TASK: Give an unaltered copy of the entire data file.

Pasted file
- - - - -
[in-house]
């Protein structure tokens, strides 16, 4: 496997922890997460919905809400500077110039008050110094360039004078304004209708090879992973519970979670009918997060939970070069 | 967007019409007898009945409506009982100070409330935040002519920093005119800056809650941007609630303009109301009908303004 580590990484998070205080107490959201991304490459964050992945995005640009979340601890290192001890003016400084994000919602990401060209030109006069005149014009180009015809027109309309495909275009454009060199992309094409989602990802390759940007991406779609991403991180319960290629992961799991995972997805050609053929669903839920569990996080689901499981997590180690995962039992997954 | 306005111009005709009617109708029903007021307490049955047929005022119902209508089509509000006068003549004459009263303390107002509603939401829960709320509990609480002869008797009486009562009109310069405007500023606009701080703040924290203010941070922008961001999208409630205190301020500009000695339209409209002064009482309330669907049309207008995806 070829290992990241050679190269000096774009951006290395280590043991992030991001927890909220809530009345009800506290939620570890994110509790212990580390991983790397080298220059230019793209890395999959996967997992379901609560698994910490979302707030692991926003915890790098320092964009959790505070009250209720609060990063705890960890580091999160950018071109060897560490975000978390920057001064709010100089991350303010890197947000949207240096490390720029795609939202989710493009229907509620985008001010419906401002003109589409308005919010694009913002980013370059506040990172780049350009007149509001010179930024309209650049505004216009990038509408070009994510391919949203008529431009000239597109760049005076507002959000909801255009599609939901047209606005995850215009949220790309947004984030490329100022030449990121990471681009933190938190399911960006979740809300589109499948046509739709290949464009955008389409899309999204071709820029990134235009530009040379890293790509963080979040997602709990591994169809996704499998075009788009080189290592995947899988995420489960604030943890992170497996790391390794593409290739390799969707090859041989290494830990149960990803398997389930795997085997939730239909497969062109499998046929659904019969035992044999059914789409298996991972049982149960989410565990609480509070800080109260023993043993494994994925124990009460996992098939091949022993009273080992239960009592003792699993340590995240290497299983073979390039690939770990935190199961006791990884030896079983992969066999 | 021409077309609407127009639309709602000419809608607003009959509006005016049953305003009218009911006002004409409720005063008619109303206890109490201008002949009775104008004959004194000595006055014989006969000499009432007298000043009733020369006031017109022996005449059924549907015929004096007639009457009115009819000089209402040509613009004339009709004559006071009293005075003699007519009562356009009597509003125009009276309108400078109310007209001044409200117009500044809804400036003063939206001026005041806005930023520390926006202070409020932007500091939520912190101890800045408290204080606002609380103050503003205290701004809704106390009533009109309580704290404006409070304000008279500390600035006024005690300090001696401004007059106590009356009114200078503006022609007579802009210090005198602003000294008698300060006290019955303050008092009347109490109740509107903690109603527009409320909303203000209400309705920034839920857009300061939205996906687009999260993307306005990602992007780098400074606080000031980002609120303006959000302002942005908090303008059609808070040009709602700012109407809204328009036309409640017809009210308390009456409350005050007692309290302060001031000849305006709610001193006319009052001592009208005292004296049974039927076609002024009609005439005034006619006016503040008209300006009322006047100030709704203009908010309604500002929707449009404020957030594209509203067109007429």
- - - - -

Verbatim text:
[in-house]
């Protein structure tokens, strides 16, 4: 496997922890997460919905809400500077110039008050110094360039004078304004209708090879992973519970979670009918997060939970070069 | 967007019409007898009945409506009982100070409330935040002519920093005119800056809650941007609630303009109301009908303004 580590990484998070205080107490959201991304490459964050992945995005640009979340601890290192001890003016400084994000919602990401060209030109006069005149014009180009015809027109309309495909275009454009060199992309094409989602990802390759940007991406779609991403991180319960290629992961799991995972997805050609053929669903839920569990996080689901499981997590180690995962039992997954 | 306005111009005709009617109708029903007021307490049955047929005022119902209508089509509000006068003549004459009263303390107002509603939401829960709320509990609480002869008797009486009562009109310069405007500023606009701080703040924290203010941070922008961001999208409630205190301020500009000695339209409209002064009482309330669907049309207008995806 070829290992990241050679190269000096774009951006290395280590043991992030991001927890909220809530009345009800506290939620570890994110509790212990580390991983790397080298220059230019793209890395999959996967997992379901609560698994910490979302707030692991926003915890790098320092964009959790505070009250209720609060990063705890960890580091999160950018071109060897560490975000978390920057001064709010100089991350303010890197947000949207240096490390720029795609939202989710493009229907509620985008001010419906401002003109589409308005919010694009913002980013370059506040990172780049350009007149509001010179930024309209650049505004216009990038509408070009994510391919949203008529431009000239597109760049005076507002959000909801255009599609939901047209606005995850215009949220790309947004984030490329100022030449990121990471681009933190938190399911960006979740809300589109499948046509739709290949464009955008389409899309999204071709820029990134235009530009040379890293790509963080979040997602709990591994169809996704499998075009788009080189290592995947899988995420489960604030943890992170497996790391390794593409290739390799969707090859041989290494830990149960990803398997389930795997085997939730239909497969062109499998046929659904019969035992044999059914789409298996991972049982149960989410565990609480509070800080109260023993043993494994994925124990009460996992098939091949022993009273080992239960009592003792699993340590995240290497299983073979390039690939770990935190199961006791990884030896079983992969066999 | 021409077309609407127009639309709602000419809608607003009959509006005016049953305003009218009911006002004409409720005063008619109303206890109490201008002949009775104008004959004194000595006055014989006969000499009432007298000043009733020369006031017109022996005449059924549907015929004096007639009457009115009819000089209402040509613009004339009709004559006071009293005075003699007519009562356009009597509003125009009276309108400078109310007209001044409200117009500044809804400036003063939206001026005041806005930023520390926006202070409020932007500091939520912190101890800045408290204080606002609380103050503003205290701004809704106390009533009109309580704290404006409070304000008279500390600035006024005690300090001696401004007059106590009356009114200078503006022609007579802009210090005198602003000294008698300060006290019955303050008092009347109490109740509107903690109603527009409320909303203000209400309705920034839920857009300061939205996906687009999260993307306005990602992007780098400074606080000031980002609120303006959000302002942005908090303008059609808070040009709602700012109407809204328009036309409640017809009210308390009456409350005050007692309290302060001031000849305006709610001193006319009052001592009208005292004296049974039927076609002024009609005439005034006619006016503040008209300006009322006047100030709704203009908010309604500002929707449009404020957030594209509203067109007429």